England makes exams u-turn
All A-Level and GCSE results in England will now be based on teachers’ predicted grades following criticism of the controversial standardisation algorithm.
The move brings England in line with the other UK nations, after the Welsh government announced it would also change tack on Monday, following u-turns in Scotland and Northern Ireland.
The standardisation system, tasked with awarding grades after the Covid-19 pandemic saw exams cancelled, has seen 280,000 A-Level results in England downgraded from teachers’ predicted grades, equating to almost 40 per cent of total entries.
GCSE results day in England is due later this week.
Announcing the decision to scrap the model in England on Monday afternoon and switch to teacher assessed grades, education secretary Gavin Williamson said: “This has been an extraordinarily difficult year for young people who were unable to take their exams. We worked with Ofqual to construct the fairest possible model, but it is clear that the process of allocating grades has resulted in more significant inconsistencies than can be resolved through an appeals process.
“We now believe it is better to offer young people and parents certainty by moving to teacher assessed grades for both A and AS-Level and GCSE results.
“I am sorry for the distress this has caused young people and their parents but hope this announcement will now provide the certainty and reassurance they deserve.”
Williamson had resisted calls to make a u-turn on the standardisation system prior to Monday, but made the decision following a meeting with prime minister Boris Johnson on Monday morning.
Williamson still retains the support of the PM despite calls from backbench MPs for his resignation according to the Telegraph.
Ofqual chairman Roger Taylor issued an apology to students who had been affected by the downgrading of results and the subsequent row.
Taylor said in a statement: "We understand this has been a distressing time for students, who were awarded exam results last week for exams they never took. The pandemic has created circumstances no one could have ever imagined or wished for. We want to now take steps to remove as much stress and uncertainty for young people as possible - and to free up heads and teachers to work towards the important task of getting all schools open in two weeks."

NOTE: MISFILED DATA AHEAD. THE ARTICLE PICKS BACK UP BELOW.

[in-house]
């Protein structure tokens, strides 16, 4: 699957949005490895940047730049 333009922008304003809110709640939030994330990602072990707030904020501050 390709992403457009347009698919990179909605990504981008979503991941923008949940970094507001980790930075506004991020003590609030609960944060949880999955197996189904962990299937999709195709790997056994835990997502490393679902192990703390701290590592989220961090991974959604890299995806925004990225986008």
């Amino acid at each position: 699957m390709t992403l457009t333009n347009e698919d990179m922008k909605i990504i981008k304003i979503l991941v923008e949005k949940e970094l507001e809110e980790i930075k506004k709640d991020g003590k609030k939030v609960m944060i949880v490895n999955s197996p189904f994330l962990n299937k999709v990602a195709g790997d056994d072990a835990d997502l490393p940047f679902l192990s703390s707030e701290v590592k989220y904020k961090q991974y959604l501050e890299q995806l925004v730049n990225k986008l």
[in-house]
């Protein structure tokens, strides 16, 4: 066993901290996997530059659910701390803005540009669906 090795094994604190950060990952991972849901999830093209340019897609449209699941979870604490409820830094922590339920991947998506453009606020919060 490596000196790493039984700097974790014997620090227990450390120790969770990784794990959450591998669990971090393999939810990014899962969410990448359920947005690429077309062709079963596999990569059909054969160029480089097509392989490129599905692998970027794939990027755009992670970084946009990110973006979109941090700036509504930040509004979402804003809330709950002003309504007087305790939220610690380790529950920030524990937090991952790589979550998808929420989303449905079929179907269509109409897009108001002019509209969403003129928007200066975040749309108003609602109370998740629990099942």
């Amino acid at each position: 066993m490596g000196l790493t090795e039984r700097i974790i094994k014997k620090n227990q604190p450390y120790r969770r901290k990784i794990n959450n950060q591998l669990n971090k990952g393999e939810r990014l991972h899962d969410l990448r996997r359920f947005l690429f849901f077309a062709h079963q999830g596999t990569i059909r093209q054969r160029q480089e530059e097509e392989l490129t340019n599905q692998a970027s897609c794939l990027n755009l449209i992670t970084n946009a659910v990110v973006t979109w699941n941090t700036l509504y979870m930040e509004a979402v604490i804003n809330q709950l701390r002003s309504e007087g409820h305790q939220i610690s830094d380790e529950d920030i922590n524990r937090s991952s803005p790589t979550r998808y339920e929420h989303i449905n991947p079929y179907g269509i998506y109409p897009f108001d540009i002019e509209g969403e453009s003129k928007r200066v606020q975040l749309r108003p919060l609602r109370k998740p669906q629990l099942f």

He added: “For all that, we are extremely sorry.
"The path forward we now plan to implement will provide urgent clarity. We are already working with the Department for Education, universities and everyone else affected by this issue."
Labour leader Sir Keir Starmer hailed the move as “a victory for the thousands of young people who have powerfully made their voices heard.”
Sir Keir tweeted after the announcement: “The government has had months to sort out exams and has now been forced into a screeching u-turn after days of confusion.
“This is a victory for the thousands of young people who have powerfully made their voices heard this past week.”
Meanwhile, former UCAS chief executive, Mary Curnock Cook, said that the government must follow up its move by lifting the cap on university admissions and supporting students who may have to defer their places at university as a result of the grading controversy.
Explaining that many universities may have filled up course spaces based on the initial published grades from last week, Curnock Cook told the BBC: “Decisions have already been made by universities about who they accept, who they don’t accept, who goes into clearing and so on. This change will mean that universities have to rethink completely.”
The Guardian reports that around 55,000 students were accepted into their second-choice university or entered into the clearing system based on last week's algorithm grades, with the u-turn meaning many may now be eligible for their first choice of institution. With a further 80,000 students thought to be withholding offers, around 150,000 students in total could change university following the u-turn, meaning further disruptions to the university admissions process is likely.